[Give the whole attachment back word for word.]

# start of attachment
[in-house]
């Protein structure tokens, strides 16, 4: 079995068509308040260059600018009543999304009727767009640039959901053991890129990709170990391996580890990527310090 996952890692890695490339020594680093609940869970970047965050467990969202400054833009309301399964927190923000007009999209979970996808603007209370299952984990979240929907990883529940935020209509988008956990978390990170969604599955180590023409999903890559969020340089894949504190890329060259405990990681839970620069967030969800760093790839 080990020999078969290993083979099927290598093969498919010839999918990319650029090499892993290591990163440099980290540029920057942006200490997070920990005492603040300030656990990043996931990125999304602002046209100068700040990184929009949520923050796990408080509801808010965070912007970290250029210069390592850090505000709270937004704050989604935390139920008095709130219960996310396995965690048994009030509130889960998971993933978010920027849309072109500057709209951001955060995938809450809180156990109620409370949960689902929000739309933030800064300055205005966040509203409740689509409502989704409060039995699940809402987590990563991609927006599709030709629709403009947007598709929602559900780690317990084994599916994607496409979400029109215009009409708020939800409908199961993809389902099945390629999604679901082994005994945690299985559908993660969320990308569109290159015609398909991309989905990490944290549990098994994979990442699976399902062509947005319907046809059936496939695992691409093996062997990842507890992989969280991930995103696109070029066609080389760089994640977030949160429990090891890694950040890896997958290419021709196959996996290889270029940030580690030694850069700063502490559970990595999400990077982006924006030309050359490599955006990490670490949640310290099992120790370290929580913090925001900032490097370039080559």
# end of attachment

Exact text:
[in-house]
């Protein structure tokens, strides 16, 4: 079995068509308040260059600018009543999304009727767009640039959901053991890129990709170990391996580890990527310090 996952890692890695490339020594680093609940869970970047965050467990969202400054833009309301399964927190923000007009999209979970996808603007209370299952984990979240929907990883529940935020209509988008956990978390990170969604599955180590023409999903890559969020340089894949504190890329060259405990990681839970620069967030969800760093790839 080990020999078969290993083979099927290598093969498919010839999918990319650029090499892993290591990163440099980290540029920057942006200490997070920990005492603040300030656990990043996931990125999304602002046209100068700040990184929009949520923050796990408080509801808010965070912007970290250029210069390592850090505000709270937004704050989604935390139920008095709130219960996310396995965690048994009030509130889960998971993933978010920027849309072109500057709209951001955060995938809450809180156990109620409370949960689902929000739309933030800064300055205005966040509203409740689509409502989704409060039995699940809402987590990563991609927006599709030709629709403009947007598709929602559900780690317990084994599916994607496409979400029109215009009409708020939800409908199961993809389902099945390629999604679901082994005994945690299985559908993660969320990308569109290159015609398909991309989905990490944290549990098994994979990442699976399902062509947005319907046809059936496939695992691409093996062997990842507890992989969280991930995103696109070029066609080389760089994640977030949160429990090891890694950040890896997958290419021709196959996996290889270029940030580690030694850069700063502490559970990595999400990077982006924006030309050359490599955006990490670490949640310290099992120790370290929580913090925001900032490097370039080559």